A Mayan Primer
The Preclassic (circa 3000 BC to AD 250) period was influenced by the Olmec, a civilization centered on the Gulf Coast of present-day Mexico. During this period cities began to take root, especially in the Guatemala and neighboring Belize lowlands. It's at this time that Takalik Abaj in the Pacific lowlands and Naranjo in the Petén were first settled.
By the Late Preclassic (circa 300 BC to AD 250) period, the Maya had developed an advanced mathematical system, an impressively precise calendar, and one of the world's five original writing systems.
During the Classic (circa 250 BC to AD 900) period, Mayan artistic, intellectual, and architectural achievements excelled. Vast city-states were connected by a large number of paved roadways, some of which still exist today. The great cities of Tikal and Quiriguá, along with Copán, just across the border in Honduras, were just a few of the powerful centers that controlled the Classic Mayan world.
The single largest unsolved mystery about the Maya is their rapid decline during the Terminal Classic (AD 800 to 900) period and the centuries following. Scholars have postulated that climate change, pandemic disease, drought, stresses in the social structure, overpopulation, deforestation, and changes in the trade routes could have been responsible. Nevertheless, smaller communities at Ceibal, Nakúm, and El Baúl were thriving during this period.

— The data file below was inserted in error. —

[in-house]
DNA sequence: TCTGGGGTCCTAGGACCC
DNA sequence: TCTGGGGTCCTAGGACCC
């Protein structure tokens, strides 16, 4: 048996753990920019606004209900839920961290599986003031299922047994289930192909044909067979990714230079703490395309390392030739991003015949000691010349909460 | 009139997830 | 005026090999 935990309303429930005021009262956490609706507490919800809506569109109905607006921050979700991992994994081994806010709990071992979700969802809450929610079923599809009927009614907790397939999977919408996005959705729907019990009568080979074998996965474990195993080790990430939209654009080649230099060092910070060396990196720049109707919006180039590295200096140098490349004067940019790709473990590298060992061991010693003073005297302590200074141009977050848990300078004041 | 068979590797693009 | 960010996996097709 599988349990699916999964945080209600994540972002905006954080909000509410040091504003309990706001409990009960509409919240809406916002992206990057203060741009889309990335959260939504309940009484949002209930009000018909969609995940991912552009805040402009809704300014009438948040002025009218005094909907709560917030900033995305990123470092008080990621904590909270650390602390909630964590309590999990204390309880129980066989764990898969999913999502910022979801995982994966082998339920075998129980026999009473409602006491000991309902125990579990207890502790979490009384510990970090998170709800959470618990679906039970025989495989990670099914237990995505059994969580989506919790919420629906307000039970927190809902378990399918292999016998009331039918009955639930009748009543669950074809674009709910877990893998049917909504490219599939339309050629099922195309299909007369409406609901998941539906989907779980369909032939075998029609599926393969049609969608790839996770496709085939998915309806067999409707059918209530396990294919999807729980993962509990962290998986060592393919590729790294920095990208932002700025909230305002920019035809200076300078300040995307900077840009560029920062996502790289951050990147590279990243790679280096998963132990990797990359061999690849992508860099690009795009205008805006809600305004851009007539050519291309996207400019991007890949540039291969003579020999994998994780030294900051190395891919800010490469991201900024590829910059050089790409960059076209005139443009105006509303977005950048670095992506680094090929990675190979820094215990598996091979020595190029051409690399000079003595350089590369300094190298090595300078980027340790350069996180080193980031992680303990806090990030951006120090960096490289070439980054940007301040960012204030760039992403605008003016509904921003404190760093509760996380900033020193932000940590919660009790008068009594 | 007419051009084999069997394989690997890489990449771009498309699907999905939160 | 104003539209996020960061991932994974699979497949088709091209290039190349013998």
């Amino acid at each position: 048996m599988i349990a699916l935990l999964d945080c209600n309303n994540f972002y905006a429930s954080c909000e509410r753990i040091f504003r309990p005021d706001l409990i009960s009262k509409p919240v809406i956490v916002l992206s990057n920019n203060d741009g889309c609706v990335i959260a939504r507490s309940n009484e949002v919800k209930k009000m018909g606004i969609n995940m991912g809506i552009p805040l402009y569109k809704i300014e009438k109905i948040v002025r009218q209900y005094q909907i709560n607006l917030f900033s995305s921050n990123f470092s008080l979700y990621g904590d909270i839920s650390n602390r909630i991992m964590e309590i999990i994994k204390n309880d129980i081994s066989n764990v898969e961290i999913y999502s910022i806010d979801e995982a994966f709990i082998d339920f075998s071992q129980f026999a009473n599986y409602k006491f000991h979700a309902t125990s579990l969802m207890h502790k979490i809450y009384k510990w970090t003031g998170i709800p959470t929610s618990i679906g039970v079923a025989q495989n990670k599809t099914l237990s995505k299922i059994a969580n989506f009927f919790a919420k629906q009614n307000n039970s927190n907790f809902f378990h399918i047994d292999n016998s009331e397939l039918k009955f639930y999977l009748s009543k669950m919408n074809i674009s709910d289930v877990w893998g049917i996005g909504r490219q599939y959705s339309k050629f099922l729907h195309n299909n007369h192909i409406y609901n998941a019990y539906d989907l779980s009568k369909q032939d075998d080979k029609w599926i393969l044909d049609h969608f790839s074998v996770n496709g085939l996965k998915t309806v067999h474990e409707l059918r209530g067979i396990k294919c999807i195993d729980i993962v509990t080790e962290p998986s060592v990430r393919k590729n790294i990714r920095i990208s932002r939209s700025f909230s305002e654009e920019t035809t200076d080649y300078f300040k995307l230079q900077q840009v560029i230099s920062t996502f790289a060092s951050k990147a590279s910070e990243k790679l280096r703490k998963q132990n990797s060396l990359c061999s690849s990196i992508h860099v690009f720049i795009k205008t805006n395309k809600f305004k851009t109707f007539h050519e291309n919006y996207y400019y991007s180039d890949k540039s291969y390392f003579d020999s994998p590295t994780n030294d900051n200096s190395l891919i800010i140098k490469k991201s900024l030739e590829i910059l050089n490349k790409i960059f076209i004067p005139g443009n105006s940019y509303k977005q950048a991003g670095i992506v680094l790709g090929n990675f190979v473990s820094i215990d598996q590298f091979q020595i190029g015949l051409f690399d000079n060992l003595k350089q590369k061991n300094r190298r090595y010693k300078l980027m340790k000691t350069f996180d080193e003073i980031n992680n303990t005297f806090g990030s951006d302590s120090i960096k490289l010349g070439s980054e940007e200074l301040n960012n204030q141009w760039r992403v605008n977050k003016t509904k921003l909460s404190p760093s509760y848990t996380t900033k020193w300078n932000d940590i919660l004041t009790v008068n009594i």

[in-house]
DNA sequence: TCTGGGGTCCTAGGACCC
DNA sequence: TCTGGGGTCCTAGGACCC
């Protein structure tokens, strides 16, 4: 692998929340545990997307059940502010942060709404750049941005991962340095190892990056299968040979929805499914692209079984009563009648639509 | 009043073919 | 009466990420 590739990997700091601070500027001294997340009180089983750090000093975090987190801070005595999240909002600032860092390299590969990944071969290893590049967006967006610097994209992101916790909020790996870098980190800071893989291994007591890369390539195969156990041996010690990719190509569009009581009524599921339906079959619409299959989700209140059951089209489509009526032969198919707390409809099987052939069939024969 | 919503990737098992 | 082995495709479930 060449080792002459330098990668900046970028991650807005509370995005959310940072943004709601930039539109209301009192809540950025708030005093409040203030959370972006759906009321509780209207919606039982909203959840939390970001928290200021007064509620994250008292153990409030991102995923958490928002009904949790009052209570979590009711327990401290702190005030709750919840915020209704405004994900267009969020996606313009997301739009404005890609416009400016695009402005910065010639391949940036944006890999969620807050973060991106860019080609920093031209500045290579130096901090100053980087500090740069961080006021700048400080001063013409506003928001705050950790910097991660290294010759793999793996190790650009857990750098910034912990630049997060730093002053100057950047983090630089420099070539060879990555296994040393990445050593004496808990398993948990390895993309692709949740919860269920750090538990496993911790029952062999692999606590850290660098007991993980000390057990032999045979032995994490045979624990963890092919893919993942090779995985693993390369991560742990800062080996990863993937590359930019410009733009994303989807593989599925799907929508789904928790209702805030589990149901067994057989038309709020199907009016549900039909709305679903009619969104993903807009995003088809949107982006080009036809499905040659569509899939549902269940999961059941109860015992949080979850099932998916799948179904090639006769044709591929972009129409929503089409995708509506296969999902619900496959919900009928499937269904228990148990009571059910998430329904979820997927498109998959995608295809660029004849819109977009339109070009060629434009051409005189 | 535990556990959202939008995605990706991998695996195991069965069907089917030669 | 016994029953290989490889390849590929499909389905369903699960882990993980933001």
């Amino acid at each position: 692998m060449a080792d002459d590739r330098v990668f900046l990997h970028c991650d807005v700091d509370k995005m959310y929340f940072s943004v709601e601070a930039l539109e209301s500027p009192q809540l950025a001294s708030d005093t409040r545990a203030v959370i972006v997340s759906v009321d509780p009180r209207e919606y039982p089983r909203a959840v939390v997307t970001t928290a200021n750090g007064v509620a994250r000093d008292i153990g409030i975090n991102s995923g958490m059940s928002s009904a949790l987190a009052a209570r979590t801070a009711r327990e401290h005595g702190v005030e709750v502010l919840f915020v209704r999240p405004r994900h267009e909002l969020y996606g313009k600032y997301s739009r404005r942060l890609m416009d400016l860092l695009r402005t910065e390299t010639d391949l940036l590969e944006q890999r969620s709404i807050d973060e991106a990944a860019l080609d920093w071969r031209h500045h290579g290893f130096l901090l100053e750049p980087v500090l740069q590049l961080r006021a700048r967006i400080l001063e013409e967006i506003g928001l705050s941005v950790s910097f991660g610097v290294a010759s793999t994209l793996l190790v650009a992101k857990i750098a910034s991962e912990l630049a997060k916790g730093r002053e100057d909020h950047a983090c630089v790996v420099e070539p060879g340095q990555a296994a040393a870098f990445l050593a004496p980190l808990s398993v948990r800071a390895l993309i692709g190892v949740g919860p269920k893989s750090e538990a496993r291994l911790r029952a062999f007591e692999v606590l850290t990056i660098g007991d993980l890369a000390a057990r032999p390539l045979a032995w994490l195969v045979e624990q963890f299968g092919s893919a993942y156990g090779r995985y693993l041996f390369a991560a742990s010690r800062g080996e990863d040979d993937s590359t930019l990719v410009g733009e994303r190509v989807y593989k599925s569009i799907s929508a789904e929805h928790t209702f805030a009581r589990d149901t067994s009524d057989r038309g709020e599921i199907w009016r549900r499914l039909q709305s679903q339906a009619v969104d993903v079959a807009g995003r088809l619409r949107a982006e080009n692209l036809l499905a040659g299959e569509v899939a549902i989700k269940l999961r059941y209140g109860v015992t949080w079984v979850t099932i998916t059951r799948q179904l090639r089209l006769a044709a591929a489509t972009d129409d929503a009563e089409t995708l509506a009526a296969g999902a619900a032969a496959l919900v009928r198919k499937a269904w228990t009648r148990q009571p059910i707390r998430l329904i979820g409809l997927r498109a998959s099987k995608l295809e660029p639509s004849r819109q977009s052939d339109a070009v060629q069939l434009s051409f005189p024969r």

The Maya of the Postclassic (AD 900 to early 1500s) period were heavily affected by growing powers in central Mexico. Architecture, ceramics, and carvings from this period show considerable outside influence. Although still dramatic, Postclassic cities such as Chichén Itzá and Uxmal pale in comparison to their Classic predecessors. The period in what is now Guatemala was marked by a slow migration to the highlands. By the time of the Spanish conquest in the 16th century, the Maya were scattered, feuding, and easy to conquer.
Note: Most of the dates are approximate, and some are disputed.
History in Brief
Theories abound about the origin of the name Guatemala, but the prevailing consensus is that the word means "land of the trees" in one of the original Proto-Mayan languages. The name is apt. Guatemala's forested lowlands provided a fertile home for the region's Maya for centuries. On the topic of names, the original names of most of Guatemala's Mayan sites have been lost to history. Archaeologists in the 19th and 20th centuries routinely gave their rediscoveries new monikers. Uaxactún in El Petén is perhaps the most extreme case: its pronunciation (wah-shak-TOON) is thought to be a play on the name of Washington, D.C., the home of the Carnegie Institution, which funded the original expedition there. Call it inertia, but the new names have stuck.